U.S. Senator Josh Hawley Introduces a Bill to Eliminate Disney’s ‘Unnecessarily Long’ Copyright Terms — Is This Bad News for the Music Business?

Josh Hawley Disney
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Josh Hawley Disney
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Photo Credit: Rebecca Hammel / CC by 3.0

U.S. Senator Josh Hawley has introduced a new copyright bill that would shorten copyright lengths for corporations like Disney. Could this legislation impact the music industry?

The Copyright Clause Restoration Act is a new bill to “strip woke corporations like Disney of special copyright protections,” according to Josh Hawley’s (R-MO) website. The new bill would limit copyright protections to 56 years and make the change retroactive for corporations like Disney. 

“The age of Republican handouts to Big Business is over,” Josh Hawley says in a comment on the bill. “Thanks to special copyright protections from Congress, woke corporations like Disney have earned billions while increasingly pandering to woke activists. It’s time to take away Disney’s special privileges and open up a new era of creativity and innovation.”

Under the current copyright laws, companies like Disney have been granted special copyright protections for up to 120 years.

The Copyright Clause Restoration Act could:

  • Limit new copyright protections to 56 years
  • Make the limit retroactive to “the biggest entertainment companies” including Disney.
  • “Under this legislation, Disney would begin to lose protections for some of its oldest and most valuable copyrights.”
  • Delay implementation for certain license holders, to reasonably protect pre-existing contracts.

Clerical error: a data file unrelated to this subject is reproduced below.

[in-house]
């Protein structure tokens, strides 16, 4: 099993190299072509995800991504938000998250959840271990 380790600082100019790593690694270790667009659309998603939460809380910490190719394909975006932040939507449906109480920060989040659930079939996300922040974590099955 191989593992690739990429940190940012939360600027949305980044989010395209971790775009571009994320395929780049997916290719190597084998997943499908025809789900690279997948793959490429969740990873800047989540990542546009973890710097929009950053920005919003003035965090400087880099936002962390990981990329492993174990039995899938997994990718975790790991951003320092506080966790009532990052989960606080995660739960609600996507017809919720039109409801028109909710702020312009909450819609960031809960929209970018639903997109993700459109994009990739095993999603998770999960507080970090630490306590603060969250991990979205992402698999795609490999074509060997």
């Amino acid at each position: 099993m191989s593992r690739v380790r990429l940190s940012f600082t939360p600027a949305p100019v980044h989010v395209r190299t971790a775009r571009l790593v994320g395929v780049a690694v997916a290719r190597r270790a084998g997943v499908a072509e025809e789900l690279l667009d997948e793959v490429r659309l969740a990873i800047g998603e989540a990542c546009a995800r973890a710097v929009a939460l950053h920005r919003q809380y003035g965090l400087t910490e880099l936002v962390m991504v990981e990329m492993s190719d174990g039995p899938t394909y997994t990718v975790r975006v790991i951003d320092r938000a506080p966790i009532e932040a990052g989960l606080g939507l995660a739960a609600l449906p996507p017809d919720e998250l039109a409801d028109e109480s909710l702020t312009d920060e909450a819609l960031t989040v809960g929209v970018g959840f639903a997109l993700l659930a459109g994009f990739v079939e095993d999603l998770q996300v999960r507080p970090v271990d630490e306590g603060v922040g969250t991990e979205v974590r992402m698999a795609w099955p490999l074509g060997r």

So essentially, the bill would allow Congress to choose which companies are granted extended protections and which are not. Because Disney is the current target of Republican ire over its opposition to Florida’s Parental Rights in Education law – dubbed by opponents as the ‘Don’t Say Gay’ bill – it is the face of Hawley’s bill.

This is a fight against Disney, but could it impact the music industry by shortening copyright terms for song compositions and recordings? Unlikely, since the bill excludes book and music publishers.

Hawley’s new bill takes aim at Disney as specifically as it can. The new terms are retroactive for any company that meets the following conditions. 

  • More than $150 billion in market cap
  • Classified as Motion Picture and Video Industries or Arts, Entertainment, and Recreation

The only other company that meets these criteria is Amazon, with its acquisition of MGM. While the bill itself isn’t a terrible move, its messaging is aimed squarely at punishing Disney. Copyright protection length would return to what it was when Mickey Mouse was created nearly 100 years ago – without impacting much of the rest of the entertainment industry at large.